Ebola, the Secret Service, Ukraine, Syria and Hong Kong

Ebola, the Secret Service, Ukraine and Syria have something in common:  each in its own way betrays symptoms of institutional failure. The social structures governing behavior have broken down under strain, leading to problems that would not occur at all or would be manageable without extraordinary measures if social norms and the mechanisms that enforce them were performing effectively.

This is obvious in the case of Ebola, which has spread in Guinea, Sierra Leone and Liberia because the health systems there are weak.  As Centers for Disease Control (CDC) official Stephan Monroe put it:

“If we ever needed a reminder that we all live in a connected world, this horrible Ebola outbreak is it,” Monroe said.

That means the U.S. and other countries have a stake in investing in developing countries, whose needs may seem to be far from U.S. domestic priorities.

“We need to build systems to find cases quickly before they spread,” Monroe said. “This means strong health systems throughout the region.”

Easily said. Hard to do. Decent surveillance is one of the reasons Ebola has not spread in Nigeria. Inadequate surveillance systems in West Africa are one of the main reasons the disease is now spreading there. Their inadequacy is a reflection of more general state weakness. Sierra Leone and Liberia suffered decades of war. Guinea suffered decades of coups. The health systems in all three countries are devastated. State weakness has consequences.

We are about to see our own institutions challenged. The first Ebola case has now entered the US, ironically in Texas. Ironically because its governor, Rick Perry, has been a vocal critic of Federal institutions like the CDC that are vital to America’s defenses against infectious disease. But it was a private hospital in his own state that failed to recognize Ebola symptoms in a traveler from Liberia, allowing him to circulate for two days and potentially infect a couple of dozen people. Someone should tell Rick Perry to eat his Fed Up tirade.

One of our most august institutions, the Secret Service, has already failed to meet its challenge:  ensuring that the President is not exposed to danger. It failed to prevent a fence-hopper from entering and exploring the White House. It also allowed a gun-toting felon into an elevator with the President, on his recent visit to CDC. The Secret Service director has resigned, but there is precious little reason to believe that the laxity and incompetence have been fixed. Once your institutions run down that far, it takes real reform, not just a few firings, to fix them.

The Ukraine and Syria crises are also due to failed institutions. Ukraine has been badly governed since it emerged from the Soviet Union 23 years ago. Successive administrations have plundered its institutions, culminating in former President Yanukovych’s lavish palace. There is no merit in Moscow’s claim that Fascists conducted a coup in Ukraine and chased Yanukovych from office. He abandoned his position when confronted with a popular rebellion, one that admittedly was supported by the Ukrainian nationalist right, including some anti-Semites. But Ukrainians of all political perspectives and ethnicities are right to have doubts about the ability of their weak state to protect their security and rights.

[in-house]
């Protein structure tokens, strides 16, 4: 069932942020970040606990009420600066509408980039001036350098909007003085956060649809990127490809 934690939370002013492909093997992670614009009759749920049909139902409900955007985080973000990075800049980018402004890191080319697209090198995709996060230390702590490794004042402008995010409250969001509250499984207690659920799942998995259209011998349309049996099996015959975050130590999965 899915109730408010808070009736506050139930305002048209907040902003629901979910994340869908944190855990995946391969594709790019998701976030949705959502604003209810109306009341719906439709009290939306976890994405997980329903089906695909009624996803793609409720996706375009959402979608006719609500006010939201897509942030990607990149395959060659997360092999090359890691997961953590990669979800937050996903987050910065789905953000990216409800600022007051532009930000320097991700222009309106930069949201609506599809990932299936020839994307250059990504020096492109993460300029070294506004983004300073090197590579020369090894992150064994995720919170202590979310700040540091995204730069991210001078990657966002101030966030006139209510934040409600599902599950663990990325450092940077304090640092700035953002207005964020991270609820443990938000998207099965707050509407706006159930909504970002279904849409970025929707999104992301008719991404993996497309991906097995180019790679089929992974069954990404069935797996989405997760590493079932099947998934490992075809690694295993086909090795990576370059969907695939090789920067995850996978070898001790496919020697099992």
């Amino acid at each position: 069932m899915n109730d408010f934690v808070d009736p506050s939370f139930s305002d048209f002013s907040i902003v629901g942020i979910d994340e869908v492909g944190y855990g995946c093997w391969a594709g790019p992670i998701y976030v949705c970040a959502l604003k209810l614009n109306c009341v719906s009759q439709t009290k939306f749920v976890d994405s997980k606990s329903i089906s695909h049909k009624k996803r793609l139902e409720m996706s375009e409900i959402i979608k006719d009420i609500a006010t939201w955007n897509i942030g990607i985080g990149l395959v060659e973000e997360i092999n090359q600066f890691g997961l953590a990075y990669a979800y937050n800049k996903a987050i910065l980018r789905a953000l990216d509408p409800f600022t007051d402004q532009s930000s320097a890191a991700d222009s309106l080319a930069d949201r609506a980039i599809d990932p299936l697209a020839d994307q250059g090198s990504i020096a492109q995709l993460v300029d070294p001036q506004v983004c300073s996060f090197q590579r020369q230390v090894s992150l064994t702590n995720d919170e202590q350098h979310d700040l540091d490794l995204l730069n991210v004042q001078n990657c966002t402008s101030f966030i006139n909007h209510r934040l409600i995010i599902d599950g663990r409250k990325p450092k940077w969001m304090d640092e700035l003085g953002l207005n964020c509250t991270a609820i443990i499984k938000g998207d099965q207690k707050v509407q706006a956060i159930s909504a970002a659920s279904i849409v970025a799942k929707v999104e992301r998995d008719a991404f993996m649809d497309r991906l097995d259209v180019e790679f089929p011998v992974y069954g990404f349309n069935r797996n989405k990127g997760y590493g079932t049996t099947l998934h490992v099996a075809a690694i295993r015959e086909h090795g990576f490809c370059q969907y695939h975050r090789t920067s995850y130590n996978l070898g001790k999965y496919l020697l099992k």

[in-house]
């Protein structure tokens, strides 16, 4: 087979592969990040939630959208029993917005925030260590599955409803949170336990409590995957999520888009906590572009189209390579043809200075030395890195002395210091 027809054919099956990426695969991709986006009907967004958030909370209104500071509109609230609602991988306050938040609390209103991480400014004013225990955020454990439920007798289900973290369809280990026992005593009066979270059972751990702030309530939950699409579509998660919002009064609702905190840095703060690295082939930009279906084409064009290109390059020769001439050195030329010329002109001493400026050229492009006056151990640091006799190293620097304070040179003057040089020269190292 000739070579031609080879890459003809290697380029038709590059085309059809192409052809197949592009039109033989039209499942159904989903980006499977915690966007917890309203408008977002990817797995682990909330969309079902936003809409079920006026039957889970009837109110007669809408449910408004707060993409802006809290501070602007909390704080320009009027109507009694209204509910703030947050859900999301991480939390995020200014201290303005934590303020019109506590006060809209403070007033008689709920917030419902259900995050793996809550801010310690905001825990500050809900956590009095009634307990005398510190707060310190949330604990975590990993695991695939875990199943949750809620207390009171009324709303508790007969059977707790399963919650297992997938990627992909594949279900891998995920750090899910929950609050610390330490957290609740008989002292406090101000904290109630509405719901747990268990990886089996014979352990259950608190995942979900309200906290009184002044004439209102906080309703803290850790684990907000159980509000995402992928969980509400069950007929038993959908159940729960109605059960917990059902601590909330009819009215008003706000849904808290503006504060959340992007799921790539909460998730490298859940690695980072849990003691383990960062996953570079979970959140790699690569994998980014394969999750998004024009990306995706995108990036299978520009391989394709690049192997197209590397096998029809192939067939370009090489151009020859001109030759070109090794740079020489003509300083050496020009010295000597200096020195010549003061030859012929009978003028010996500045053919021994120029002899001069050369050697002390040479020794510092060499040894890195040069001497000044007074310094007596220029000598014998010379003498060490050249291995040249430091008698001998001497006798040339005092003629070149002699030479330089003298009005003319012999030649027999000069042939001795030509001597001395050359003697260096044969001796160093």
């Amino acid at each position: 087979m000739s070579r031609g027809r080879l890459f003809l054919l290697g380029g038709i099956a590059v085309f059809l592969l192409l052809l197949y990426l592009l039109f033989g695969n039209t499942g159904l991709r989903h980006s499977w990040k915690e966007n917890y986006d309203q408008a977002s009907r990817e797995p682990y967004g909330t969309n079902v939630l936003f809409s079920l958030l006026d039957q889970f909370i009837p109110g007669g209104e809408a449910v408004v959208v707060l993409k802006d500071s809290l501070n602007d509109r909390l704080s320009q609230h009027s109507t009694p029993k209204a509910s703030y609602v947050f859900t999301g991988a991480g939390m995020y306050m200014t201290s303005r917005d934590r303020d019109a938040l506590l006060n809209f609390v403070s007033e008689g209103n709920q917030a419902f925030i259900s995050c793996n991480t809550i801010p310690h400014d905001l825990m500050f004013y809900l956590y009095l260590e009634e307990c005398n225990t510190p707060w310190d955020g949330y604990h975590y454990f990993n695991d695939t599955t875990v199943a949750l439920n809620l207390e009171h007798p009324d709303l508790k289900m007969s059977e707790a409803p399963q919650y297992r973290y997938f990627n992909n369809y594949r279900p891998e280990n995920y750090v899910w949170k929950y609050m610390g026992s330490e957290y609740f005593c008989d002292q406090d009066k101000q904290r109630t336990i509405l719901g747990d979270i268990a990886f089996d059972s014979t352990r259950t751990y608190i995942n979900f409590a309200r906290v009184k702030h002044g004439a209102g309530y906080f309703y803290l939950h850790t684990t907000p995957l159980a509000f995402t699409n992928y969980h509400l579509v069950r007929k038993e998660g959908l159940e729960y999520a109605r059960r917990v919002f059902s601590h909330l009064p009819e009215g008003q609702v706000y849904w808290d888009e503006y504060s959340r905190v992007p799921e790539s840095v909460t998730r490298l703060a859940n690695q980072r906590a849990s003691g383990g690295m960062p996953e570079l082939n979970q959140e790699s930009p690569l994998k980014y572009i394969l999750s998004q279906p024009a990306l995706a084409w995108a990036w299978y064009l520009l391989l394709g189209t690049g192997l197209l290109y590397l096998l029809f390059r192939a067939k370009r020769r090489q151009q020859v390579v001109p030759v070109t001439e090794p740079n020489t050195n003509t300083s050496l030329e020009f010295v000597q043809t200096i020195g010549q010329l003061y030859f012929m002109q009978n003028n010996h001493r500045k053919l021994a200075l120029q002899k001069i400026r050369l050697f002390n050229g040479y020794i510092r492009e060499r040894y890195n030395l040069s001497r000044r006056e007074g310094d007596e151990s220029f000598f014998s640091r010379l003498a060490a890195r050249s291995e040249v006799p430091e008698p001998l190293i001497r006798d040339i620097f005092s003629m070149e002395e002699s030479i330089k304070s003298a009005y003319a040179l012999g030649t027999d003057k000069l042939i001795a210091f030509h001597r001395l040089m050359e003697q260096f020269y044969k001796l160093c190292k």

That is even more true in Syria, where even his Alawite supporters are now doubting whether Bashar al Asad has their best interests at heart. His looks like a strong state:  it has killed a lot of Syrians and laid waste to a large part of the country. But in doing so he has ensured that the state has little popular support in many parts of the country. The reemergence of polio in Syria is a tell-tale sign of state weakness. A state does not become strong by exerting itself against its own citizens. It becomes strong by giving them good reason to regard its authority as legitimate.

The authorities in Hong Kong have so far avoided Bashar al Asad’s mistakes. They have permitted massive demonstrations in favor of a democratic election to decide the city-state’s future leader in 2017. The demonstrators have also been wise. They have displayed extraordinary non-violent discipline in pursuing their “umbrella” revolution. It looks this morning as if both sides may be prepared to talk. That is a good idea. A crackdown now would be risky not just for the Hong Kong authorities but also for Beijing. There may be no exit apparent, but things could still get much worse for both the demonstrators and the authorities. Even dictatorships like China’s depend on legitimacy.

For those who like their politics visual and don’t object to drones in civilian use:

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